The Hedonic Treadmill

Nothing appearing on this site should be taken as advice. Ever. There is not a single topic I actually know anything about or understand, for I am a bear of very little brain. You have been warned. And I’m telling you right off the top, I shall make no attempt to make sense or defend whatever crazy crap I might say.  I have no plan and no agenda. I don’t feel like editing right now and this seems like a nice diversion.

What follows is not science.

It should be noted this is only a theory, and a much contested one at that. But for my purposes, I’ll pretend it’s real. After all, my delusions define my reality. And if you’re reading Beyond Redemption, maybe my delusions are influencing your reality too.

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This is my Hedonic Elliptical.

It’s covered in dust.

As are those weights.

Yes, my basement is a mess.

So. The Hedonic Treadmill. The basic idea is that people have a baseline level of happiness (determined by genetics, personality, and how much peanut butter you have in the pantry) and that after either extreme excitement or happiness (a big publisher bought my insane book!) or terrible tragedy (my legs fell off because I spent a year sitting on my ass doing nothing but writing and editing!) we return to that baseline.

That was an overly long and shitty sentence.

I’m going to focus on one small aspect of the treadmill: Money.

According to the Hedonic Treadmill theory making more money only makes you temporarily happier. Part of this is that when people make more money, their expenses also increase and they in fact end up with exactly the same amount of stress as they had before.

I was chatting with a friend a few days back. He makes well into six figures a year whereas I am an unknown writer with a strange book which has yet to earn out its advance and maybe never will. We both have stresses. I’m worrying about making mortgage payments but I absolutely love what I’m doing. He is worried that he’s chained to a job he’s ambivalent about by a need to make monstrous mortgage payments. Is he happier with his huge pay-check and (pretty much) guaranteed salary than I am as I sit here wondering whether Harper Voyager will buy my next book? I don’t think so. We bitch about different things, but we both bitch. He’s all impressed that I’m a published author and thinks it’s amazing that I am chasing my dream. I’m all impressed he can pay for lunch.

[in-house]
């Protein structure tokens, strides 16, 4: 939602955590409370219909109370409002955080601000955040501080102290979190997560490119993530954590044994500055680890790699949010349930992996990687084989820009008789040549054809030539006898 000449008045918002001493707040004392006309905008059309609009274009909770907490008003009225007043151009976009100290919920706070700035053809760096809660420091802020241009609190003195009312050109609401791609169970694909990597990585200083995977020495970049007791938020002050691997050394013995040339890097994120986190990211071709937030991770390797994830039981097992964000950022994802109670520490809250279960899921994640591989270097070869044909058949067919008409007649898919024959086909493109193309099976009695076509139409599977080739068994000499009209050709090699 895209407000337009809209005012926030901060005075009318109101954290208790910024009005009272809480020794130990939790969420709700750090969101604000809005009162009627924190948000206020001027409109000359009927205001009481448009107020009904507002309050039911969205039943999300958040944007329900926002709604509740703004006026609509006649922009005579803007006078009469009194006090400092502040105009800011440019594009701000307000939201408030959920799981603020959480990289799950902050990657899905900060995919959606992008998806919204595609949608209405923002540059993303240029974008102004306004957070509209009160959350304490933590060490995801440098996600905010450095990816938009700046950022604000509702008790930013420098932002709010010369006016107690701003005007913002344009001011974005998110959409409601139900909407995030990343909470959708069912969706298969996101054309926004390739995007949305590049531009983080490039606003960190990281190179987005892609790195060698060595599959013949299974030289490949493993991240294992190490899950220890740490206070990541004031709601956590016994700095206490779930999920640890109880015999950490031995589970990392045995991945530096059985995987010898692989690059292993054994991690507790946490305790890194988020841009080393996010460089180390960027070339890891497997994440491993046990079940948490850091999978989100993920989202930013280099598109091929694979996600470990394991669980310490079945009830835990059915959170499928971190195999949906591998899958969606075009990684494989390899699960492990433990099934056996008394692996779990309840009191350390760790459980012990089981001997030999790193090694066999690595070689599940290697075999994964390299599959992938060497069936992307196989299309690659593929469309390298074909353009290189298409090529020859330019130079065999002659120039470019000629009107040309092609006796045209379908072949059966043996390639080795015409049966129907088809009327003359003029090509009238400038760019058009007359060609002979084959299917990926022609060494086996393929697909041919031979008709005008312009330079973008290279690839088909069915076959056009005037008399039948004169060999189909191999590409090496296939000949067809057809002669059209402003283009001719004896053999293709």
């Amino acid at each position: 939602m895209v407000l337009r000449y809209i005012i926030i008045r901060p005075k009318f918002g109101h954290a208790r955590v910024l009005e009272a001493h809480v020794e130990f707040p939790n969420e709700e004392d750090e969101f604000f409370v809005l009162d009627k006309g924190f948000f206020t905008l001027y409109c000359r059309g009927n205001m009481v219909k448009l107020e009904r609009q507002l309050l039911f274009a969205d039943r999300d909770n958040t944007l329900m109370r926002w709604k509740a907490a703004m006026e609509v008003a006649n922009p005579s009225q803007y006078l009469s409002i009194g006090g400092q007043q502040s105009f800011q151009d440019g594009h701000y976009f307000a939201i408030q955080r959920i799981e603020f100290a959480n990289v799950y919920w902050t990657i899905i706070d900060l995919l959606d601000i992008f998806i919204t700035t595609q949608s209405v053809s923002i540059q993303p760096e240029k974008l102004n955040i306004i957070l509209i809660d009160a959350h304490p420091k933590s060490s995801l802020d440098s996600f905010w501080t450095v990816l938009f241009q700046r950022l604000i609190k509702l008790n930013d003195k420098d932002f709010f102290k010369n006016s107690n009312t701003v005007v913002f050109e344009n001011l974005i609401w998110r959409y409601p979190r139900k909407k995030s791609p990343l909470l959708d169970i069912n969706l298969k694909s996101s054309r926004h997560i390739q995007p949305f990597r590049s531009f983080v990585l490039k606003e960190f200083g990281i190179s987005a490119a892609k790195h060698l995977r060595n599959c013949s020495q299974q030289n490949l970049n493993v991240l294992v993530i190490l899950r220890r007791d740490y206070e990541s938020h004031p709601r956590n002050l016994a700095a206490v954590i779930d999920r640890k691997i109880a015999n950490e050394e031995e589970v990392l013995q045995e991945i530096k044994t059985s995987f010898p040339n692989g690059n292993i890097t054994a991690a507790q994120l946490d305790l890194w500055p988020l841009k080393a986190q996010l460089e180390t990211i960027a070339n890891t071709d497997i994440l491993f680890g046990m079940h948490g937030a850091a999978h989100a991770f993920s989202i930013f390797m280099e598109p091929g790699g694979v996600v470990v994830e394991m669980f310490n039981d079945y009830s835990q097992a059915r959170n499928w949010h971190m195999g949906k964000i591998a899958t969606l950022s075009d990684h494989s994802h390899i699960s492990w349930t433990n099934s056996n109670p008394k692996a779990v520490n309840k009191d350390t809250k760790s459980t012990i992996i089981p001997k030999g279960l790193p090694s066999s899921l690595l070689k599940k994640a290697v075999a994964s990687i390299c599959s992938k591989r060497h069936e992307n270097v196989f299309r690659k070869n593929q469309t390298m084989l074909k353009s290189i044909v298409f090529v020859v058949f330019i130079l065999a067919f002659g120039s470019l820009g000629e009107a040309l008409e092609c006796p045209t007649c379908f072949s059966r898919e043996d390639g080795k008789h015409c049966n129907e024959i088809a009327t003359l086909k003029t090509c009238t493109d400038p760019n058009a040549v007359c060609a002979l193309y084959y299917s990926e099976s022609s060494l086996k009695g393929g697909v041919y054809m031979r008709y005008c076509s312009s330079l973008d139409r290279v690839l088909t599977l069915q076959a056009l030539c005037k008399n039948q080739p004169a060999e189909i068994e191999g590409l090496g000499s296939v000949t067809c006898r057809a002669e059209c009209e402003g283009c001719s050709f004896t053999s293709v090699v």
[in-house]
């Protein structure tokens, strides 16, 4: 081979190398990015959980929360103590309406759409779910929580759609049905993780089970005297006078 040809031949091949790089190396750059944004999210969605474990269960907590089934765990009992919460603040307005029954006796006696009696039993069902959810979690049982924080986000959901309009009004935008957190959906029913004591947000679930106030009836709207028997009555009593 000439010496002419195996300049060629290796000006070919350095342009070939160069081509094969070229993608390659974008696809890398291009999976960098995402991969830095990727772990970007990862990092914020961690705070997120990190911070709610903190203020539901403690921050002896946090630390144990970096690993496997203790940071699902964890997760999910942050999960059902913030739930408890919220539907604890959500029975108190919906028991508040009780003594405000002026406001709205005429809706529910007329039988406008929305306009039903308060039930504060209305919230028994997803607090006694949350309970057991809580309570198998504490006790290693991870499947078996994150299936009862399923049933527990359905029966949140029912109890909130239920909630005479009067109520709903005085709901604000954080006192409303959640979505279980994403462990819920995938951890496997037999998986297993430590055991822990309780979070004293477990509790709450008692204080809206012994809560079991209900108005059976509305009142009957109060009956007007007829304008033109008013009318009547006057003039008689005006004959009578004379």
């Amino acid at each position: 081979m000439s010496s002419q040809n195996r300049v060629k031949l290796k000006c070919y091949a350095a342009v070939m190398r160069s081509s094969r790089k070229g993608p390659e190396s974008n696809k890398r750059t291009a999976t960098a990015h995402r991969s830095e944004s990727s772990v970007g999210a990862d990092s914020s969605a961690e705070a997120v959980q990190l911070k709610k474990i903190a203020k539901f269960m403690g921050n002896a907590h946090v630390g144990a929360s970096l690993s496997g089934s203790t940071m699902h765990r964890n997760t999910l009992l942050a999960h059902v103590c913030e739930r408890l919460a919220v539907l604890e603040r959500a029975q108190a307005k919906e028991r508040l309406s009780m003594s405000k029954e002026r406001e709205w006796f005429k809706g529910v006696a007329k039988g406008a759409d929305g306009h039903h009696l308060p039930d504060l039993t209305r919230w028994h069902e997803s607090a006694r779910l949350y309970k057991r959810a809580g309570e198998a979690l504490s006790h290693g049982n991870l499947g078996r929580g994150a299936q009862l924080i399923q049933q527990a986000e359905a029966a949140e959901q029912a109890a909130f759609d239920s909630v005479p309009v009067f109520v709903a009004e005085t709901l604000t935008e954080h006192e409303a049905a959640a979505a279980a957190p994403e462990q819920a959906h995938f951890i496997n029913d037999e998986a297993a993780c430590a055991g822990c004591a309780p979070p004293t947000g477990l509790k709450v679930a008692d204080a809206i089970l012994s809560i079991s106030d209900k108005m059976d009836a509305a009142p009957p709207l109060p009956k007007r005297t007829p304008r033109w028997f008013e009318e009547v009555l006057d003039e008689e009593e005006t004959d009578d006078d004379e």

Is he happier? I don’t think so. We’re both basically happy dudes in spite of our stresses.

There are two thoughts that fall out of this.

One: There are things that do increase your baseline happiness. My wife and I bought a house and moved out of our condo two years ago and that has definitely increased my happiness on a long term. My family—in spite of all the stresses of modern living/parenting—is a continual source of happiness. They are the coolest most awesome ‘thing’ I have ever been involved with. They make me a better person.

Two: There is no spoon.

Three: What? You said two thoughts! I lied. Could a way off the treadmill involve making more money but not increasing your cost of living? What if making more money didn’t mean you had to live in a bigger house, drive an over-priced car, and buy more expensive coffee? What if making more money didn’t involve being deeper in debt? What if you only spent money you actually had?

Nah. That’s crazy talk. I want a Ford Mustang Shelby GT350R.

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